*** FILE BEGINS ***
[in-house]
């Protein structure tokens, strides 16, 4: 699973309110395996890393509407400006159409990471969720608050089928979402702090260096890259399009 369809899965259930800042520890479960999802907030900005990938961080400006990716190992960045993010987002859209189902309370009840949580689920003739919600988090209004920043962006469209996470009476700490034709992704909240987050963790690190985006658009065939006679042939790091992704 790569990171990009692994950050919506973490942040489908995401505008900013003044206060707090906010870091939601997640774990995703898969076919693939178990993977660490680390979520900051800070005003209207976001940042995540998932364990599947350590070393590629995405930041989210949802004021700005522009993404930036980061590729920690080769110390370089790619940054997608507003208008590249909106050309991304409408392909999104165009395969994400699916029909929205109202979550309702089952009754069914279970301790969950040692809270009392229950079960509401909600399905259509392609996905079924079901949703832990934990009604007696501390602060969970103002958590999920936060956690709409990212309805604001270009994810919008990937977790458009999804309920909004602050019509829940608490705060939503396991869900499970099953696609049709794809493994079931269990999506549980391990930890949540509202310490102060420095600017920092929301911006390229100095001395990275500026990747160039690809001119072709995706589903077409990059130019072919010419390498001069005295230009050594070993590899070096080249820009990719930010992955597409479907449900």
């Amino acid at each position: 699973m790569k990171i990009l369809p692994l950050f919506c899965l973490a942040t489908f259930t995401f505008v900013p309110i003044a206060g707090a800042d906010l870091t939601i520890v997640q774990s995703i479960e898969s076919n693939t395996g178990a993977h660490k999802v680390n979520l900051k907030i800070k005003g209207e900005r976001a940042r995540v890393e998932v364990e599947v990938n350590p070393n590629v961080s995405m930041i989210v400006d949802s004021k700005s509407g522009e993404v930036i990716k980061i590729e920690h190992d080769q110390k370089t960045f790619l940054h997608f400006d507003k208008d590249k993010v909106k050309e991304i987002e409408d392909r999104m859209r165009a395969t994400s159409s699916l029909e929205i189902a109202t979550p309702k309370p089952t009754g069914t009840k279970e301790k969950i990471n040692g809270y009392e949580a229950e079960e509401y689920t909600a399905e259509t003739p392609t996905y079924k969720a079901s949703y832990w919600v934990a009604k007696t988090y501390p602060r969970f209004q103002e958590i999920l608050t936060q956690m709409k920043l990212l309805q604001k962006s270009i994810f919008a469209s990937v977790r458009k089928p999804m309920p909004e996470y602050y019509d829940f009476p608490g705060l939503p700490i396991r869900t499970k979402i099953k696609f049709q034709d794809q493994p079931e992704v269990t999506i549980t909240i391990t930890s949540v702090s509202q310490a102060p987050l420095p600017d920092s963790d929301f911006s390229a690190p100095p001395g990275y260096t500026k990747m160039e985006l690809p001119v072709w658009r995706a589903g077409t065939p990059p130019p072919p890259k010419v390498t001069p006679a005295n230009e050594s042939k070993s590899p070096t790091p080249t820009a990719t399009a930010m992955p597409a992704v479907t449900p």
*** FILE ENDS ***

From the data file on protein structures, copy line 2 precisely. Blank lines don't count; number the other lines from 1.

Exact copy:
């Protein structure tokens, strides 16, 4: 699973309110395996890393509407400006159409990471969720608050089928979402702090260096890259399009 369809899965259930800042520890479960999802907030900005990938961080400006990716190992960045993010987002859209189902309370009840949580689920003739919600988090209004920043962006469209996470009476700490034709992704909240987050963790690190985006658009065939006679042939790091992704 790569990171990009692994950050919506973490942040489908995401505008900013003044206060707090906010870091939601997640774990995703898969076919693939178990993977660490680390979520900051800070005003209207976001940042995540998932364990599947350590070393590629995405930041989210949802004021700005522009993404930036980061590729920690080769110390370089790619940054997608507003208008590249909106050309991304409408392909999104165009395969994400699916029909929205109202979550309702089952009754069914279970301790969950040692809270009392229950079960509401909600399905259509392609996905079924079901949703832990934990009604007696501390602060969970103002958590999920936060956690709409990212309805604001270009994810919008990937977790458009999804309920909004602050019509829940608490705060939503396991869900499970099953696609049709794809493994079931269990999506549980391990930890949540509202310490102060420095600017920092929301911006390229100095001395990275500026990747160039690809001119072709995706589903077409990059130019072919010419390498001069005295230009050594070993590899070096080249820009990719930010992955597409479907449900």